- There is a need to maintain and develop open trade settings and a real-time understanding of challenges in the supply chain so that relevant and informed action can be taken. A global market information system and/or a supply chain watchtower could enable greater visibility over essential medical supply chains, strengthen private-public cooperation, enable removal of potential bottlenecks, increase trade facilitation measures, bolster long-term resilience and ultimately intensify the production and distribution of EHPs.
- Small and medium-sized enterprises (SMEs) in the region can play a critical role in ensuring equitable access to EHPs. Therefore, governments and international development banks should do more to support countries with large SME constituencies by offering appropriate funding. Such funding should be extended to valuable initiatives such as the Access to COVID-19 Tools (ACT) Accelerator and the COVID-19 Vaccines Global Access initiative.
The event’s high-level segment was followed by an insightful and informative panel discussion. Recurring recommendations and themes included:
- Domestic health systems should be seen as an integral part of RVCs and the distribution of EHPs. Health system limitations, such as a lack of trained personnel, inadequate health infrastructure and supply chain and logistics challenges may limit the success of vaccine rollouts even if sufficient doses are available.
- There is a need to consolidate – the currently fragmented – global R&D, enable closer coordination of clinical trials and harmonise clinical trial regulation. Focus should be placed on improving both research and regulatory capacity, as well as managing the logistical challenges in conducting clinical trials.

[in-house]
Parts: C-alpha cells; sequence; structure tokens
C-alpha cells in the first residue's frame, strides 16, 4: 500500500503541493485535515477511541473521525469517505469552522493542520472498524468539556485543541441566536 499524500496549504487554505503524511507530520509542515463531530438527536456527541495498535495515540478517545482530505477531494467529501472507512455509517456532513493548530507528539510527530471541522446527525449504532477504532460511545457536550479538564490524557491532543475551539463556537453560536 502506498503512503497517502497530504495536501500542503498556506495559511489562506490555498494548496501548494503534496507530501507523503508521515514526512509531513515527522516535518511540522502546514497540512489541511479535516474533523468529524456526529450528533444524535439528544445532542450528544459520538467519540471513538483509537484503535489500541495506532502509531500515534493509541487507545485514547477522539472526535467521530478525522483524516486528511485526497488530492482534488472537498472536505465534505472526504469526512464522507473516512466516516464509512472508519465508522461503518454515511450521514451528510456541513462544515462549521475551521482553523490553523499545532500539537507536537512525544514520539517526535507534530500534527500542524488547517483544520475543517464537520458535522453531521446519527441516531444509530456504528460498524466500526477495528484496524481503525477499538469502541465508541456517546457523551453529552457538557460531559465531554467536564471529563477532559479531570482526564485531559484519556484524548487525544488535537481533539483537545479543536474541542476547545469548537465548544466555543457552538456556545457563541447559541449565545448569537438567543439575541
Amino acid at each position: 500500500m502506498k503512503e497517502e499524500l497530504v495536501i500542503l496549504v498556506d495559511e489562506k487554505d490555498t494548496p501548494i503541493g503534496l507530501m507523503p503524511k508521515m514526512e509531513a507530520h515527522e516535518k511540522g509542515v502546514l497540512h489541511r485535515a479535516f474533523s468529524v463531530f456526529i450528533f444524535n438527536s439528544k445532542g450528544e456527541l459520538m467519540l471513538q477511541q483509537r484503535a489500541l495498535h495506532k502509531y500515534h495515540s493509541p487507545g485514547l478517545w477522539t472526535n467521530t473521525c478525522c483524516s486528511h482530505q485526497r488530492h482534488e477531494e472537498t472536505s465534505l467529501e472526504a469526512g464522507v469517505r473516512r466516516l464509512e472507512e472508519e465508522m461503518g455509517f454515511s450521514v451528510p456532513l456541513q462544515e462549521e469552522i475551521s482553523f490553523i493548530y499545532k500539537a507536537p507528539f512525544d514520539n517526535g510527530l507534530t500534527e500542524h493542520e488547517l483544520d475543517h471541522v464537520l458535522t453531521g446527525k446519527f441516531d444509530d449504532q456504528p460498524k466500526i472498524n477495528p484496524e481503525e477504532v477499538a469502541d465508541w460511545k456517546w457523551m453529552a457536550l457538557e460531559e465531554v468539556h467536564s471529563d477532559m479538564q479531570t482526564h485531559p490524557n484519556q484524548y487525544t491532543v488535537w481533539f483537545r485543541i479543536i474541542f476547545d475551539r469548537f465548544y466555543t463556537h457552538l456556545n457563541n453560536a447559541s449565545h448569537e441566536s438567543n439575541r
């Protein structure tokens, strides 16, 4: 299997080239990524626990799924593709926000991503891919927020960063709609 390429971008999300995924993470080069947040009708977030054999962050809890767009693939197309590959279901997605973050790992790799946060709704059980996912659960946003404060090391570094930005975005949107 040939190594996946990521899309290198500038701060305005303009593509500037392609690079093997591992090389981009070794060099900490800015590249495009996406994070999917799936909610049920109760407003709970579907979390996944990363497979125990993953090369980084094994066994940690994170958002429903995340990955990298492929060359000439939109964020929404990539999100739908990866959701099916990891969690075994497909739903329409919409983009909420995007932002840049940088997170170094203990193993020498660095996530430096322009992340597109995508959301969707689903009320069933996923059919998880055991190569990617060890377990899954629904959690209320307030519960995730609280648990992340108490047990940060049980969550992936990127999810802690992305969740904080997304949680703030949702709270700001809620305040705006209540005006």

- Rapid regulatory changes, a lack of consultation, and a lack of cooperation between governmental agencies lead to misunderstandings, uncertainty and delays at the industry level. Clearer legal guidance around regulatory approval requirements is needed, and these requirements should not lead to transit delays. In this regard, attention must be paid to regulatory barriers that limit the distribution of ancillary, as well as primary, health products and inputs.
- Future planning around financial and timeframe elements must be carried out in advance of potential health or other emergencies. Such planning must consider the need to produce and mobilise large volumes of goods using limited capacity transit networks in both accessible and remote areas. Regulatory and operational requirements associated with the physical movement of EHPs should also be considered, including dangerous goods used to facilitate temperature control, the approval of data loggers and packaging standards.
- Partnership at every stage of the production and distribution process is vital; no firm or government can alone play a significant role in the global and regional pandemic response without the assistance and cooperation of others.
A forthcoming report will detail further takeaways and outline practical recommendations from the Regional Conversation.